The issue is not one of good health — despite election-year efforts to frame it as such. If it were only about good health, government would have long ago outlawed smoking, mandated daily vitamins and forced employers to provide gym memberships. The issue is not even “free” contraception. If it were, a member of Congress with an elastic view of the Commerce Clause would have long ago introduced a bill providing it to the public for “free” — whatever that means.

The real issues are whether the First Amendment is broad enough to include beliefs with which we disagree, and whether government can tacitly or otherwise force us to abandon our religious beliefs simply because something constitutes sound public policy.

A debate over sound public policy never can be substituted for constitutional consistency. If government action affects religious liberty, the government must (1) provide a compelling reason for the encroachment on free exercise and (2) prove the action used is the least restrictive means available.

Health Care Reform and the Art of Partisan Politics

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The last time the US Senate held a vote on Christmas eve, it was 1895. In that one, lawmakers said it was OK for former Confederate army soldiers to serve in the military. The vote was hailed as a milestone in the slow national reconciliation following the Civil War.

No one was talking about national reconciliation following last week’s Christmas Eve Senate vote on health care reform. A bill was passed with unanimous support by Democrats, against the wishes of 40 resolute, disdainful Republicans.

The vote—and the long, vitriolic “debate” that preceded it—obliterated any remaining vestiges of collegiality and bipartisanship in the chamber…not to mention turning off those who see the issue to be complex and worthy of careful thought.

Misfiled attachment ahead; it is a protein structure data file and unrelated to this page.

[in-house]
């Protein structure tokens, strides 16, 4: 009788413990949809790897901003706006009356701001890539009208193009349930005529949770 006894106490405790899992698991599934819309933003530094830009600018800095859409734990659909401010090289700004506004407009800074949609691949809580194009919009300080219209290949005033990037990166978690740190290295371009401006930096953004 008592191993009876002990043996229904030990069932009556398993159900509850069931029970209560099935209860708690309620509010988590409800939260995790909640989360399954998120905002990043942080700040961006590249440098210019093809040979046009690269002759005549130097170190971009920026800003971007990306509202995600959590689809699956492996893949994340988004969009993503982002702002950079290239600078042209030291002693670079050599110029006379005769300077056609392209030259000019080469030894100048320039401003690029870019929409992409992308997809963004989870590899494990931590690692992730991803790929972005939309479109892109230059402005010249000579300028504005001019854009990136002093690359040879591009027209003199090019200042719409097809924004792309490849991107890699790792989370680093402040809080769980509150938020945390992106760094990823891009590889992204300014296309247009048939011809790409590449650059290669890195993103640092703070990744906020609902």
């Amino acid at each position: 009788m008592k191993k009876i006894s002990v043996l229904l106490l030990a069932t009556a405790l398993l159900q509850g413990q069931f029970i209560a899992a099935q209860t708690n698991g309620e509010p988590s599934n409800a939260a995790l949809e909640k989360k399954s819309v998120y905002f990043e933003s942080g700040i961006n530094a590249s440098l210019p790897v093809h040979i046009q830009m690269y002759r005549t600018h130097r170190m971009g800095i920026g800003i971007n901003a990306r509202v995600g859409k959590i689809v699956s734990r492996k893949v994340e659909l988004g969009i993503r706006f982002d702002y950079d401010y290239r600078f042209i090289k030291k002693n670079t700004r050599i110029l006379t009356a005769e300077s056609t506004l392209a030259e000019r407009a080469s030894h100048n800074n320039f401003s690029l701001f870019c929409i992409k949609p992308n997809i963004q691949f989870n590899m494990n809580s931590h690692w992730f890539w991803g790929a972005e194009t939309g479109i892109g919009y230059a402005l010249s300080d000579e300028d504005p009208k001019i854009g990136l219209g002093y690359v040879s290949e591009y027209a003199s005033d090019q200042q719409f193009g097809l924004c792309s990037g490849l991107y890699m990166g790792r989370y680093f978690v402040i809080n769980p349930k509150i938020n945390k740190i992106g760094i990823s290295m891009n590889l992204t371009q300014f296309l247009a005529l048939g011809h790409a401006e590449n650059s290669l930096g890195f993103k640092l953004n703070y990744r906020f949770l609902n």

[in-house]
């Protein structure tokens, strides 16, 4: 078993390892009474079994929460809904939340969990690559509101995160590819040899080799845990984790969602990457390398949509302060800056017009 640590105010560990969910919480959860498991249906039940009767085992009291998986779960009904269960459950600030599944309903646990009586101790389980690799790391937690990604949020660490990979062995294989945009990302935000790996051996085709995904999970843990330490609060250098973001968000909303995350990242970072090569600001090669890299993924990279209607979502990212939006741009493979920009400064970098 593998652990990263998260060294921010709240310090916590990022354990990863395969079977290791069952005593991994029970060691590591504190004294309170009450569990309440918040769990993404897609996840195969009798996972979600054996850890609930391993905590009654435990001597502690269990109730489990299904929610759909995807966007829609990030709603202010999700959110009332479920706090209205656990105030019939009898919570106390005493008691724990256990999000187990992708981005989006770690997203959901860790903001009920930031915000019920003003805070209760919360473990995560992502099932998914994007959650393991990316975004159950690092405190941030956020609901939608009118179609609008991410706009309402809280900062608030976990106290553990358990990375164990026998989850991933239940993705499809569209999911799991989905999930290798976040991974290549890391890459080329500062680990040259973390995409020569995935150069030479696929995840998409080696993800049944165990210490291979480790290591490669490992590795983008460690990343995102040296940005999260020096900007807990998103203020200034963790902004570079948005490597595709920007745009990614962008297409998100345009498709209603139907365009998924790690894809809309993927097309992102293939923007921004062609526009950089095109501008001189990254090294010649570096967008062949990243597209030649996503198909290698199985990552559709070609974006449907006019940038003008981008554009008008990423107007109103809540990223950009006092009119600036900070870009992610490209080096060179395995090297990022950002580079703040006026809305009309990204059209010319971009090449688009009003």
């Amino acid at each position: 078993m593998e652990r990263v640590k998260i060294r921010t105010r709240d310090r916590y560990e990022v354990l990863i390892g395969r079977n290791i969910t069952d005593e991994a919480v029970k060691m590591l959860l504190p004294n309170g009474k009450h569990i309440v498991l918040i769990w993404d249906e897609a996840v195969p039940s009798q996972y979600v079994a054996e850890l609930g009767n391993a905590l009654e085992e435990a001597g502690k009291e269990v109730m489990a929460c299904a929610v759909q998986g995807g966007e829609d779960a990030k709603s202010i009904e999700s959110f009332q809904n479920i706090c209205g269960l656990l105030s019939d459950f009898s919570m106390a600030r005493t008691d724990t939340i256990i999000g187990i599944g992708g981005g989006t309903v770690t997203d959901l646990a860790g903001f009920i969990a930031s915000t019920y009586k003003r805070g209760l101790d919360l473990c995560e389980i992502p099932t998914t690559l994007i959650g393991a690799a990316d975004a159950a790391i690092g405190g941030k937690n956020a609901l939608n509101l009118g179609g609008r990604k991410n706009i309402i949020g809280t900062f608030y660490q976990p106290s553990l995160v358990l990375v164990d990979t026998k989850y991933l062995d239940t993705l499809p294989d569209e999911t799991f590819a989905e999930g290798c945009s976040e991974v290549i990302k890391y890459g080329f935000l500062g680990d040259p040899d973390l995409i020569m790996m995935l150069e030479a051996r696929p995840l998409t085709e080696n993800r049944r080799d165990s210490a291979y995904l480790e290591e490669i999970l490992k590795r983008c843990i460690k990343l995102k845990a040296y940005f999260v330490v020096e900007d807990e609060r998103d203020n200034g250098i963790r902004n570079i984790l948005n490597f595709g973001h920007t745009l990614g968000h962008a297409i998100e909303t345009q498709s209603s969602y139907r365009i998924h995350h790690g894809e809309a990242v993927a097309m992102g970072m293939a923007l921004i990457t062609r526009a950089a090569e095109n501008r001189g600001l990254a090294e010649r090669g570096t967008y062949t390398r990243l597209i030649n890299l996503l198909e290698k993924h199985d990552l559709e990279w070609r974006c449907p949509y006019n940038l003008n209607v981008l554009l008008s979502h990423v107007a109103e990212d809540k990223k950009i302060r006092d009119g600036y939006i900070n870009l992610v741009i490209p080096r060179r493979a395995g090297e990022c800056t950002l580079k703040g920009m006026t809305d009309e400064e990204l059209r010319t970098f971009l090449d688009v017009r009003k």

After struggling for decades to implement modest, incremental improvements to the nation’s fractured health insurance system, the Dems decided this was their best chance to do it up right. They weren’t going blow it, no matter what. So they cobbled together 60 votes–securing the last one in a particularly tawdry cash deal with a Senator from Nebraska–and then hunkered down.

The Right to Live

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After generations in denial, doctors and lawmakers are paying attention to
the importance of allowing sick people a dignified death, and to the value of
helping patients and their families let go and say good-bye. Aggressive medical
intervention in terminal cases is increasingly considered an avoidable cruelty,
inflicted on a suffering patient by someone — occasionally a doctor, but more
often a family member — unable to acknowledge the inevitable.

As an intern, I see this almost every day, and I’m grateful that most
physicians now go out of their way to emphasize to patients and their families
the limitations of medical technology. Medical students attend lectures on
caring for dying patients, and medical journals remind doctors of the importance
of letting patients die with respect and, as far as possible, without pain.

But as an experience in my own family made clear, this newfound concern for a
good death can be taken too far during a patient’s final days.

Cigarettes Should Cost $25 a Pack

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Henry David Thoreau said, “There are a thousand hacking at the branches of evil to one who is striking at the root.”

We have hacked at healthcare costs for what seems like thousands of times, with very limited success. It is time to strike at the root. Rather than focus on reducing costs after preventable diseases have taken hold, it is time to focus attention on eliminating the disease.

Let us look at two specific examples.